The rather unglamorous history of humans with cold sores hails from saucy origins, suggests a new study that found that the virus responsible for modern mouth sores probably flourished when romantic kissing became a common courting practice. The findings follow the first successful genome sequencing of ancient strands of herpes viruses that commonly cause lip sores.
We have HSV-1 to thank for the facial herpes that around 3.7 billion of us enjoy globally, which appears to have emerged as the dominant strain in the Bronze Age around 5,000 years ago, according to a new paper published in Science Advances. The authors believe a perfect storm of human migration, population density increases, and the advent of sexual-romantic kissing likely kicked off the dominant lineages that have endured into the modern era.
“The world has watched COVID-19 mutate at a rapid rate over weeks and months,” said co-senior author Dr Charlotte Houldcroft, from Cambridge’s Department of Genetics, in a statement.
“A virus like herpes evolves on a far grander timescale. Facial herpes hides in its host for life and only transmits through oral contact, so mutations occur slowly over centuries and millennia."
Previous genetic data on herpes only went back as far as 1925, so if Houldcroft and colleagues were to gain a better understanding of how DNA viruses like herpes evolve, they were going to need to go back a lot further.
Fortunately, they found their ancient cold sore specimens in four individuals whose lives spanned a period of over 1,000 years. From these, they were able to extract viral DNA from the roots of teeth containing herpes genomes, with the oldest dating back to the late Iron Age around 1,500 years ago.
In comparing the DNA of these ancient examples of cold sores with the modern strains, the team could establish a timeline for the virus’s evolution that revealed something interesting.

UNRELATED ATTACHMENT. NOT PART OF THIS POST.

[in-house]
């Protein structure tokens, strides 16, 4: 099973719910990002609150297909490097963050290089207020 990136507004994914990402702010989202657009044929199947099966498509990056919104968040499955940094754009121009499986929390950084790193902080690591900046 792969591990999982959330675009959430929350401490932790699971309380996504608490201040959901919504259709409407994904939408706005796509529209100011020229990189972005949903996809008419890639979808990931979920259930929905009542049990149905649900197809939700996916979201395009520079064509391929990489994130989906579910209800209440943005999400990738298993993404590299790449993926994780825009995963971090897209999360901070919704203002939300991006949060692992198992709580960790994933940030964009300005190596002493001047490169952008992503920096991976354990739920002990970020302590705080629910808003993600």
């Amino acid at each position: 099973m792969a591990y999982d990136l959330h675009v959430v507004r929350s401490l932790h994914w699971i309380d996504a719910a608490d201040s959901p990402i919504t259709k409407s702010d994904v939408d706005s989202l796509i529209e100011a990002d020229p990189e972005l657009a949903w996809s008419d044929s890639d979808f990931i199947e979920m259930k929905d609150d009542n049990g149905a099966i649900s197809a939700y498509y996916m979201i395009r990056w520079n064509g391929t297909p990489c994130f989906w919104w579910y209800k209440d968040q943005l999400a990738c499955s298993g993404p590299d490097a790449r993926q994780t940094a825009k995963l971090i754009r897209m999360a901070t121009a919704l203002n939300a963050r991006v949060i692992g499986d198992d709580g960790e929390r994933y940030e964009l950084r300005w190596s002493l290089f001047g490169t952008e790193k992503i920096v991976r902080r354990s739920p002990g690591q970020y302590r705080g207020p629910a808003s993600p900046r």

“Every primate species has a form of herpes, so we assume it has been with us since our own species left Africa,” said co-senior author Dr Christiana Scheib, Research Fellow at St. John’s College, University of Cambridge, and Head of the Ancient DNA lab at Tartu University.
“However, something happened around five thousand years ago that allowed one strain of herpes to overtake all others, possibly an increase in transmissions, which could have been linked to kissing.”
Kissing first emerges in human records in a manuscript from the Bronze Age which indicated the practice of mashing together your mouth parts as a means of expressing affection may have spread westward from South Asia into Europe and Eurasia.
While pandemics like COVID-19 mean that modern humans are acutely aware of the potential pathogen spread from such interactions, the role of kissing in disease has been long understood. Roman Emperor Tiberius was certainly not into it having reportedly tried to ban kissing at events as a means of disease control, potentially in response to a strain of herpes.
Beyond curiosity, better understanding of viruses like herpes that affect so many and that have the potential to be fatal can contribute to our management of both HSV-1 and other diseases.
“Only genetic samples that are hundreds or even thousands of years old will allow us to understand how DNA viruses such as herpes and monkeypox, as well as our own immune systems, are adapting in response to each other,” concluded Houldcroft.
The researchers intend to continue their work further back into human history, as Scheib put it: “Neanderthal herpes is my next mountain to climb.”